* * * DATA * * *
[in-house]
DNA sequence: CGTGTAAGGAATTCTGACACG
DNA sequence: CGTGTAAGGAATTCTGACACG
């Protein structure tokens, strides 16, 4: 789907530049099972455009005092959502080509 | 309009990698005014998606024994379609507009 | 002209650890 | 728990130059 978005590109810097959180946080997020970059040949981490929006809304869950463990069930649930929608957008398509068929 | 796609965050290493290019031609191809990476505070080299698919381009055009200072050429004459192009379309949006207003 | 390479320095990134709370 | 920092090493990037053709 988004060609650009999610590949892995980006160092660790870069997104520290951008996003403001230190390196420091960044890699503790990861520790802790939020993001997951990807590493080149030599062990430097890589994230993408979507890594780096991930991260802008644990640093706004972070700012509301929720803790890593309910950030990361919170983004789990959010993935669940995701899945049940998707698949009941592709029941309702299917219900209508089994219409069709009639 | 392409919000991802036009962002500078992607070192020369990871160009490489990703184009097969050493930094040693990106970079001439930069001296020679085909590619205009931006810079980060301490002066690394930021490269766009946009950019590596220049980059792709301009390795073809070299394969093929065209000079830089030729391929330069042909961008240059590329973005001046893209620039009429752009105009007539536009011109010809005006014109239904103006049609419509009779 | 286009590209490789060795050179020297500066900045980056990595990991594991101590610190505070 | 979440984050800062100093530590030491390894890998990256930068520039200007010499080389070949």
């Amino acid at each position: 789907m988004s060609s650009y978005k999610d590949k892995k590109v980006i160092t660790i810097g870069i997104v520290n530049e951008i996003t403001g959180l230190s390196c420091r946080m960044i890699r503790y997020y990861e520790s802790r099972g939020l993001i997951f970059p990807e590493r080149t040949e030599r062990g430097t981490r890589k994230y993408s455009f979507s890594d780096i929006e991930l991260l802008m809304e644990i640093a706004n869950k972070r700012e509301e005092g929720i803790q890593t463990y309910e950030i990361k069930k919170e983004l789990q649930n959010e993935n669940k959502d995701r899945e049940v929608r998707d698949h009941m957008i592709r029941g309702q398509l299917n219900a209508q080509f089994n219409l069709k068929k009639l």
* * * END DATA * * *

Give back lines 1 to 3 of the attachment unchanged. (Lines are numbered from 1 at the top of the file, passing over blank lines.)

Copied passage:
[in-house]
DNA sequence: CGTGTAAGGAATTCTGACACG
DNA sequence: CGTGTAAGGAATTCTGACACG